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The Toybox

people for the conservation of limited amounts of indignation


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waking up to tea in your cup
children of dune - leto 1
seperis
Argh

I accidentally fell asleep at six yesterday; after waking a couple of times without remembering, right, get up, I woke up at seven thirty this morning and realized it was not all a terrible dream. I loathe oversleep; it's like all the worst parts of being stoned without the pleasant sense of stoned-ness and desire for lots of food. I think I am here, but I cannot be certain. Mostly, I miss coffee. Coffee took care of things like this.

God, I miss coffee.

No Argh

After years and years of despairing I'd ever get Child to read fiction (as opposed to piles and piles and piles of non-fiction about reptiles), he finally broke the last couple of years when his reading and English classes required novels (I love his school so much); Child has Diane Duane's first three Young Wizard novels in his hot little hands and I've been informed he'll need the rest of them by Monday at the latest.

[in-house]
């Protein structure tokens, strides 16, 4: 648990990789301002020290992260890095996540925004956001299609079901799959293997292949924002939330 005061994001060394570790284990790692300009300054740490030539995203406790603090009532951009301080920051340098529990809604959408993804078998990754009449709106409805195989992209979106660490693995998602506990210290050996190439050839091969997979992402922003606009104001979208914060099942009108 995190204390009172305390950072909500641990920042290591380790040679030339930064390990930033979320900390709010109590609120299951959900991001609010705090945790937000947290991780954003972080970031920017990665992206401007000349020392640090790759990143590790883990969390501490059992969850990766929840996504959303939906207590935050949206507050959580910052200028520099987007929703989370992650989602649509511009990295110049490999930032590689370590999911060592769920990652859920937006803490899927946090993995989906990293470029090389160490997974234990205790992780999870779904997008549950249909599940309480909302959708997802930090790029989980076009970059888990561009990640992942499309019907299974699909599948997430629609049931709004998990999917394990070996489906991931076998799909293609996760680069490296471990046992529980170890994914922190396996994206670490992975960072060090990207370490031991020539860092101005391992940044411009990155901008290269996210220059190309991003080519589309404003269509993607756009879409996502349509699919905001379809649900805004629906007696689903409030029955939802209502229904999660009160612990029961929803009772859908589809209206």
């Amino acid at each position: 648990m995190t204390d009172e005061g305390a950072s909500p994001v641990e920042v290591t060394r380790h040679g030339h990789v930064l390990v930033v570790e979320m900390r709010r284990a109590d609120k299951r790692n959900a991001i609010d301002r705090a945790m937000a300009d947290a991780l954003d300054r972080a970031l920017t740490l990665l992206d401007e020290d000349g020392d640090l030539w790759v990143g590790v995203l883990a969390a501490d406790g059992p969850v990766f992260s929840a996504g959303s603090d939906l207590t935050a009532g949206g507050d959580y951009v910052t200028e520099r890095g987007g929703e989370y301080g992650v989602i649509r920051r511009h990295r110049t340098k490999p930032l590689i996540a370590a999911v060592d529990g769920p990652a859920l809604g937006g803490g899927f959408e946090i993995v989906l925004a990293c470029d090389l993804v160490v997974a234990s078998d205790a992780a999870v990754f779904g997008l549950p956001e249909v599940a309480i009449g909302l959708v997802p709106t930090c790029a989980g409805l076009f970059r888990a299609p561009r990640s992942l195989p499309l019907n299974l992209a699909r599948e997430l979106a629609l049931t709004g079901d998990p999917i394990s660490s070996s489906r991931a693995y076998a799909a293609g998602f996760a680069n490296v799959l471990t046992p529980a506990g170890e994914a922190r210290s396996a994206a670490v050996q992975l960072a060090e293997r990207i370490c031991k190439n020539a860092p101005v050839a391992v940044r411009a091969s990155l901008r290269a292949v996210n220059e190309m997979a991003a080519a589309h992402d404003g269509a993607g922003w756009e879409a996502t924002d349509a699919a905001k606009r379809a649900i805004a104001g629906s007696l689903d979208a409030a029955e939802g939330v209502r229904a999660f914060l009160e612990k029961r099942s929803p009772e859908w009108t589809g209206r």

Actually, checking my B&N and Amazon purchases, he's not doing too badly with them, but I want him to get a better variety of sci-fi/fantasy beyond white male writers, though to his credit, and his school's, they do seem to have a pretty good variety of non-white male writers introduced to the students in their AR (advanced reading).

As a kid, from about fourth-fifth grade on, I skipped children's and young adult literature to go straight to adult and it's not that I regret it, but I know I missed a variety of interesting novels that I'm getting a second chance at now to read and be impressed by.

Some Argh

I am starting to add milk or cream to my tea. It is odd. I hated the taste of that before, but now I make my tea very strong just so I can do that. I mean, I get this is partially psychological; I cannot have coffee, but if my tea looks like coffee, then it's almost like having coffee, even if the taste of tea and milk together appalls me.